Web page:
Biblical Adverse Selection

And Jesus said, Behold, two men went forth each to buy a new car.

And the car of the first man was good and served its owner well; but the second man’s was like unto a lemon, and worked not.

But in time both men grew tired of their cars, and wished to be rid of them. Thus the two men went down unto the market, to sell their cars.

The first spoke to the crowd that had gathered there, saying honestly, My car is good, and you should pay well for it;

But the second man went alongside him, and bearing false witness, said also, My car is good, and you should pay well for it.

Then the crowd looked between the cars, and said unto them, How can we know which of ye telleth the truth, and which wisheth falsely to pass on his lemon?

And they resolved themselves not to pay for either car as if it were good, but to pay a little less than this price.

Now the man with a good car, hearing this, took his car away from the market, saying to the crowd, If ye will not pay full price for my good car, then I wish not to sell it to you;

But the man with a bad car said, I will sell you my car for this price; for he knew that his car was bad and was worth less than this price.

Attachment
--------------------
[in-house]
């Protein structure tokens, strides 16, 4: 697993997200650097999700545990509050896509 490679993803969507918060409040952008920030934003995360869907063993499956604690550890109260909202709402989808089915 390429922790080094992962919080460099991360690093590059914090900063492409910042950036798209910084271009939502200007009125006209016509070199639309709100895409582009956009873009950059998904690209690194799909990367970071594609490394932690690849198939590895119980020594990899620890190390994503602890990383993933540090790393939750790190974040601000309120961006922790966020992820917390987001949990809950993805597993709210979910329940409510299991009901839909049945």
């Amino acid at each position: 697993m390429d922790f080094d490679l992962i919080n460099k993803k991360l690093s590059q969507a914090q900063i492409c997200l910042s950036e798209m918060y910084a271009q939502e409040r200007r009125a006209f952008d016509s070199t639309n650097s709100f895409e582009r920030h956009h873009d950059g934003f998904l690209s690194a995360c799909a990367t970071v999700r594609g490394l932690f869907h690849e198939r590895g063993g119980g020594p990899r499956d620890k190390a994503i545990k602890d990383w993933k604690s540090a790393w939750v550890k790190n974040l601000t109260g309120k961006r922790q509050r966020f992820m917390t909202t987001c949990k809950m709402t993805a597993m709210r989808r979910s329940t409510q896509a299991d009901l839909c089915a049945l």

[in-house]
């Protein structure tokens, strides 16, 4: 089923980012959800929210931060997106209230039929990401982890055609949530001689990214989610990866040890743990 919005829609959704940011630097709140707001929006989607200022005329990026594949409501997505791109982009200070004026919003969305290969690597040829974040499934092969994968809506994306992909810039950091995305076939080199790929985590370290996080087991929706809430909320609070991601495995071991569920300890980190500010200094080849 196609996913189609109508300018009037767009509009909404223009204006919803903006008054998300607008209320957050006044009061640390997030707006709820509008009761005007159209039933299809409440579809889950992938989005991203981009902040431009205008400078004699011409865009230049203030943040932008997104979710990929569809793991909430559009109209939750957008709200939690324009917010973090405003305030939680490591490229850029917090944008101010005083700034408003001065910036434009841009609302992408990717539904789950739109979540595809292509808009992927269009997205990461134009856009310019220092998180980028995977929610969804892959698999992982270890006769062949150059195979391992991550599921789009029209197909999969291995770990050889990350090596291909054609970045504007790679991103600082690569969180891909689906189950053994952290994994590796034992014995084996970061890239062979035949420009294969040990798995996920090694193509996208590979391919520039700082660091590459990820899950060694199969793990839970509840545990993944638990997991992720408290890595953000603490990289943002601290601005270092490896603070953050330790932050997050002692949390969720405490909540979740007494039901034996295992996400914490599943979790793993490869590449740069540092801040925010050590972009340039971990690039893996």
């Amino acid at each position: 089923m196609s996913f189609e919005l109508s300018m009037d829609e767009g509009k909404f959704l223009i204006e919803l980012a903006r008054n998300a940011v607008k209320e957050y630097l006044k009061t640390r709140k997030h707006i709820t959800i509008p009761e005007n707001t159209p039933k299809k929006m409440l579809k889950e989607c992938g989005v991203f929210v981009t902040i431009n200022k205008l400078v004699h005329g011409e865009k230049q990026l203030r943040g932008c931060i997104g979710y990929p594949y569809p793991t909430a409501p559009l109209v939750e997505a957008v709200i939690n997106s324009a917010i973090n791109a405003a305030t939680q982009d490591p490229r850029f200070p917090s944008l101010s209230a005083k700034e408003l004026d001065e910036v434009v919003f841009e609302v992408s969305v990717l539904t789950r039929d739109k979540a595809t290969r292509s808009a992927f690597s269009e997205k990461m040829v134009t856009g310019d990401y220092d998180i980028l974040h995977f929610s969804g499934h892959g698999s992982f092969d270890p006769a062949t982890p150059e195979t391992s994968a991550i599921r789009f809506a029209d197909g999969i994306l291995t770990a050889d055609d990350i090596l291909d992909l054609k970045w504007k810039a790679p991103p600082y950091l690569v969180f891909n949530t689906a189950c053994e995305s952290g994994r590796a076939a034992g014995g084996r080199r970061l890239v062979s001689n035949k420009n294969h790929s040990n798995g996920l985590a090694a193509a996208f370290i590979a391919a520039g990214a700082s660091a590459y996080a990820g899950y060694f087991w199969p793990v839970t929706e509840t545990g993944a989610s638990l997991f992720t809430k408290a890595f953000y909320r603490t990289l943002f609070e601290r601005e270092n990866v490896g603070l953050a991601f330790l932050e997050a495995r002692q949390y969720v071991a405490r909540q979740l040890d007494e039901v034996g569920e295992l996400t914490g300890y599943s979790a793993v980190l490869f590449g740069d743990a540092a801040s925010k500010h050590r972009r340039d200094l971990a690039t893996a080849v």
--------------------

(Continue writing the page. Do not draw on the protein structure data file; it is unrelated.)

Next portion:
But as the first man left, the crowd returned to the second man and said, If thy car is good, why then dost thou not leave to keep the car, when we will pay less than it is worth? Thy car must be a lemon, and we will pay only the price of a lemon.

The second man was upset that his deception had been uncovered; but he could not gainsay the conclusion of the market, and so he sold his car for just the price of a lemon.

And the crowd reasoned, If any man cometh now to sell his car unto us, that car must be a lemon; since we will pay only the price of a lemon.

And Lo, the market reached its Nash equilibrium.

From username42 on Reddit. Hat tip: Michael Lane.